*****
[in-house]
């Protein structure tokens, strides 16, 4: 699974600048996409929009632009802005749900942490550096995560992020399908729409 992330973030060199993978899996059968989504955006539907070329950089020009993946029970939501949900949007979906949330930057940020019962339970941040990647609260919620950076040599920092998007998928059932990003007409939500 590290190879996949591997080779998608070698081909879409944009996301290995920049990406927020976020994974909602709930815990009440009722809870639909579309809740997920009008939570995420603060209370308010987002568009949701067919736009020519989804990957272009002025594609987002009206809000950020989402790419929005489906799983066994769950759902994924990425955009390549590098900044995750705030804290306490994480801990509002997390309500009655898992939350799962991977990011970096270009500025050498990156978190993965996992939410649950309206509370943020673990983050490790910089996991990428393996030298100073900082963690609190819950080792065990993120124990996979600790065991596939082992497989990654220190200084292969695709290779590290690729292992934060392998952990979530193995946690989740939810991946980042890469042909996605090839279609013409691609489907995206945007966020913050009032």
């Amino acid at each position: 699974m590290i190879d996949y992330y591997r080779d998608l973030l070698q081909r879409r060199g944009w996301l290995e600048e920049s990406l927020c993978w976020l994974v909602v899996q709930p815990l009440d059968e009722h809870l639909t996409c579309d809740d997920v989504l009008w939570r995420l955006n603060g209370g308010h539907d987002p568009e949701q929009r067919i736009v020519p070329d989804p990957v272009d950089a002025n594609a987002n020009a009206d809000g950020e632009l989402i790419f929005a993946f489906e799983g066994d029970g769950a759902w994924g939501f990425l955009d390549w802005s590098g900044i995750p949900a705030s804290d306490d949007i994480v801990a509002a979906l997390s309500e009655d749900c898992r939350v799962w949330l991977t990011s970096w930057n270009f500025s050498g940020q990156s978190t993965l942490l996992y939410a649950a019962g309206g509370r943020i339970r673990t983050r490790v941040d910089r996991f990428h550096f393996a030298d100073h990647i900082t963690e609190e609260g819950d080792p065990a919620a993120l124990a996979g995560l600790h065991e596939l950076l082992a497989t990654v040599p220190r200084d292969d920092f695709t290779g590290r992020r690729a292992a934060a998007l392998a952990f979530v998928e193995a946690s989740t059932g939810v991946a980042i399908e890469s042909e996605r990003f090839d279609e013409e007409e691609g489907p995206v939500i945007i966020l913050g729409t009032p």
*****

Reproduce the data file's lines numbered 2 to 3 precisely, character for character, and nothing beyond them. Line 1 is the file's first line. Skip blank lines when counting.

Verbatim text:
């Protein structure tokens, strides 16, 4: 699974600048996409929009632009802005749900942490550096995560992020399908729409 992330973030060199993978899996059968989504955006539907070329950089020009993946029970939501949900949007979906949330930057940020019962339970941040990647609260919620950076040599920092998007998928059932990003007409939500 590290190879996949591997080779998608070698081909879409944009996301290995920049990406927020976020994974909602709930815990009440009722809870639909579309809740997920009008939570995420603060209370308010987002568009949701067919736009020519989804990957272009002025594609987002009206809000950020989402790419929005489906799983066994769950759902994924990425955009390549590098900044995750705030804290306490994480801990509002997390309500009655898992939350799962991977990011970096270009500025050498990156978190993965996992939410649950309206509370943020673990983050490790910089996991990428393996030298100073900082963690609190819950080792065990993120124990996979600790065991596939082992497989990654220190200084292969695709290779590290690729292992934060392998952990979530193995946690989740939810991946980042890469042909996605090839279609013409691609489907995206945007966020913050009032």
């Amino acid at each position: 699974m590290i190879d996949y992330y591997r080779d998608l973030l070698q081909r879409r060199g944009w996301l290995e600048e920049s990406l927020c993978w976020l994974v909602v899996q709930p815990l009440d059968e009722h809870l639909t996409c579309d809740d997920v989504l009008w939570r995420l955006n603060g209370g308010h539907d987002p568009e949701q929009r067919i736009v020519p070329d989804p990957v272009d950089a002025n594609a987002n020009a009206d809000g950020e632009l989402i790419f929005a993946f489906e799983g066994d029970g769950a759902w994924g939501f990425l955009d390549w802005s590098g900044i995750p949900a705030s804290d306490d949007i994480v801990a509002a979906l997390s309500e009655d749900c898992r939350v799962w949330l991977t990011s970096w930057n270009f500025s050498g940020q990156s978190t993965l942490l996992y939410a649950a019962g309206g509370r943020i339970r673990t983050r490790v941040d910089r996991f990428h550096f393996a030298d100073h990647i900082t963690e609190e609260g819950d080792p065990a919620a993120l124990a996979g995560l600790h065991e596939l950076l082992a497989t990654v040599p220190r200084d292969d920092f695709t290779g590290r992020r690729a292992a934060a998007l392998a952990f979530v998928e193995a946690s989740t059932g939810v991946a980042i399908e890469s042909e996605r990003f090839d279609e013409e007409e691609g489907p995206v939500i945007i966020l913050g729409t009032p």